I have an object with a large number of fields. A bunch of these fields can be logically grouped and are actually named that way via prefixes (i.e. in a “Project” object there are fields ProjectManagerFirstName, ProjectManagerLastName, etc).
From your experience should these groupings be broken out into their own objects?
It kinda depends. The short answer - at least from me - is that I'd do it. If there's any chance that the group of properties will be re-used anywhere, then obviously the answer is yes. Outside of that, I find that taking those properties and grouping them into a "value object" can be very useful. If nothing else, it helps to simplify the property names, and it shows the user of the main object that the properties are related. Plus, you can isolate any business rules in relation to those properties - but if you have properties outside of this "value object" that depend on one or more of its properties, that makes the idea less attractive.
Some people complain that it makes your object graph deeper (i.e. more complex) for no real gain. But I don't see it that way.
It can make your data-access code a little more complicated, depending on how your database is structured. Basically, your DP_ methods on your main object have to constitute and populate these "value objects", and pull their values out for sending back to the database. It's not so bad if, in your example, your "ProjectManager" data is in a separate table from the other data - then they basically become standard child objects. But if all the data is in one table, then you have to develop a scheme to pass data in and out. But that's not that difficult.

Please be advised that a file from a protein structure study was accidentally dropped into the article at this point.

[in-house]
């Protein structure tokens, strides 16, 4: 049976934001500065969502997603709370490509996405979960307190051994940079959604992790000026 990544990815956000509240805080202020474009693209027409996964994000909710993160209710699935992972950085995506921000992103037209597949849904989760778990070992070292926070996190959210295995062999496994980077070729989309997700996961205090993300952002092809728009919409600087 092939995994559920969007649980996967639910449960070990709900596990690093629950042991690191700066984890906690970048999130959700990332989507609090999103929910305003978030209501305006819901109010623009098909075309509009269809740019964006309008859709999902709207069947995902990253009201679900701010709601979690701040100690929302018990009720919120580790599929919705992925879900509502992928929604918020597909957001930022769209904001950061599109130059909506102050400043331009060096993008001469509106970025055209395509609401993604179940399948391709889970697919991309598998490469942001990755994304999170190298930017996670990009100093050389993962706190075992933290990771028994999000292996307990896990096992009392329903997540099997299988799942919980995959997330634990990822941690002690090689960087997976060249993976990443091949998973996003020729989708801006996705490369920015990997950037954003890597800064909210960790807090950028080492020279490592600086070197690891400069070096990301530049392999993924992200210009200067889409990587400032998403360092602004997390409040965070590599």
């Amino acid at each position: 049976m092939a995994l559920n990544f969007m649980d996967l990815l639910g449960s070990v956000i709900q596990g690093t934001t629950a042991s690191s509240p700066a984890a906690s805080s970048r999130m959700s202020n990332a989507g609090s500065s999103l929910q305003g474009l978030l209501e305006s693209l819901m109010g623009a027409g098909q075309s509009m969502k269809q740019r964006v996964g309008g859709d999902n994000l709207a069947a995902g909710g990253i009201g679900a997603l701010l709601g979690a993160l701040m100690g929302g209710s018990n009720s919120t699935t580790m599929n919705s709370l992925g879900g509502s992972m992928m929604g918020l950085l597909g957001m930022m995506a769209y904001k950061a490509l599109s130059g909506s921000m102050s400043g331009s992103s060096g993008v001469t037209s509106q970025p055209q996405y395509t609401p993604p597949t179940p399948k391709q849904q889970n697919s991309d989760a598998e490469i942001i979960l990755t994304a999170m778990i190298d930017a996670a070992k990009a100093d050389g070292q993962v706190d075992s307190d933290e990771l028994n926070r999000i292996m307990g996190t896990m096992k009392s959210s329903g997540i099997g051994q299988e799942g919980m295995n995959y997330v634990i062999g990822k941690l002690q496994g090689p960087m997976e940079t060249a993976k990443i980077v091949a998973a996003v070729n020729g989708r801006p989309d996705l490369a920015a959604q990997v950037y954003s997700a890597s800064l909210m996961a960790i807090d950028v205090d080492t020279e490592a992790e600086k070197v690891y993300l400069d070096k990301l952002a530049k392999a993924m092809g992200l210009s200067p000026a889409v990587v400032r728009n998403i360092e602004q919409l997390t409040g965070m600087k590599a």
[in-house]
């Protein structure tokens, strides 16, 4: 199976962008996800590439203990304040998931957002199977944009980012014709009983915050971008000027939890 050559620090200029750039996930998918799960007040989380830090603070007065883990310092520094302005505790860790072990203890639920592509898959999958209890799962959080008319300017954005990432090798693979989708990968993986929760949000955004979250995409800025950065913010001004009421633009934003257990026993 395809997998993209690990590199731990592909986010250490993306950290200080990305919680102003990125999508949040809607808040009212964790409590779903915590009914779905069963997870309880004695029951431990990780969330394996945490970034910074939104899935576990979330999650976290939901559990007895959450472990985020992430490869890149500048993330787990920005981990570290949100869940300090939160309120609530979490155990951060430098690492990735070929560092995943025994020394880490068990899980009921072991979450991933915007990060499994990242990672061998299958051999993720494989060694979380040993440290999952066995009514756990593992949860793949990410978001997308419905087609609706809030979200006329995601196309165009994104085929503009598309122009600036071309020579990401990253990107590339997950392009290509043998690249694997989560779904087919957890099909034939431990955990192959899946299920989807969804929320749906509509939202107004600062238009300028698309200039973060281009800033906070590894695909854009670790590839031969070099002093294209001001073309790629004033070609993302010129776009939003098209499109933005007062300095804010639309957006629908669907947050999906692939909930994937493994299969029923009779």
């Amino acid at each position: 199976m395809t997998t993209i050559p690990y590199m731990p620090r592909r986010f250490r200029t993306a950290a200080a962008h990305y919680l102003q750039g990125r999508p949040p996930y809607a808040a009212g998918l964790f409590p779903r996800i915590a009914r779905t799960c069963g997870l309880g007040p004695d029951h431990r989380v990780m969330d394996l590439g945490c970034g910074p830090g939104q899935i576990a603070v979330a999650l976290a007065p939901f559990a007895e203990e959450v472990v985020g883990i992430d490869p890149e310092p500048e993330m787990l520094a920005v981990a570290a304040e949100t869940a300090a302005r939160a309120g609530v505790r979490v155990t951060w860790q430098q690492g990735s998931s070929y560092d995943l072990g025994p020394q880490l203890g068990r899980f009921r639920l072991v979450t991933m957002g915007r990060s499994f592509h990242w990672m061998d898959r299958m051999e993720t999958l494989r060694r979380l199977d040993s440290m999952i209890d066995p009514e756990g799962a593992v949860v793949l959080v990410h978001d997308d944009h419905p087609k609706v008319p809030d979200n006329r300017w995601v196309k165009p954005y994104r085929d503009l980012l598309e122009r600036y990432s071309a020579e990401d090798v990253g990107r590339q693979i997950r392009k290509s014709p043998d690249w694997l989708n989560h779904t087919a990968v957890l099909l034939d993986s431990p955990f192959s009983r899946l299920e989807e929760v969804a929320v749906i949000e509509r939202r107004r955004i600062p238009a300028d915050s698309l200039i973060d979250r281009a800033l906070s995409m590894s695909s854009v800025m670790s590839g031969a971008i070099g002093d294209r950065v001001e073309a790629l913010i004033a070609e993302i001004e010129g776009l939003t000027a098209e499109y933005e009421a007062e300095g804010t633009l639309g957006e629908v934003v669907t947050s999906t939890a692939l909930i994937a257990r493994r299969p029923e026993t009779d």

Thanks Scott! Yeah, it seemed like it would make sense to break them out.
2 follow ups:
1)I'm building a web app right now. I can see data binding being a little painful with asp.net's limited implementation. Have you ever built a web app with a model that had these "deeper" graphs? How did you handle the two way binding?
2) I'm not too worried about the data-access. As you mentioned it should be relatively straight forward. But I'm a little worried about some gotcha's in the UI usability. Any heads up on some pain area's created by this logical simplification would be a real help. For example, have you run into any difficulties with broken rules being spread across the object graph instead of just having to look at one object (the parent)?
Well - data binding can affect what you do here. Objects like these won't bind under the parent BindingSource, so if you expect to show the data all in one big group, creating these "value objects" could turn out to be a pain.
(BTW, I got the term "value object" from a patterns book. Under the technical definition given there, these aren't value objects - value objects are more like structures. But grouping these properties into a single object, of which there will only ever be one associated with its parent, is closer to the "value object" concept than the "child object" concept to me. Money is a typical "value object" concept - an object with value and currency properties. It never exists by itself - it will always be the child of some other object - but it encapsulates an idea. I realize you could say the same thing about a standard child object, but you'd never have a "Money" table in your database.)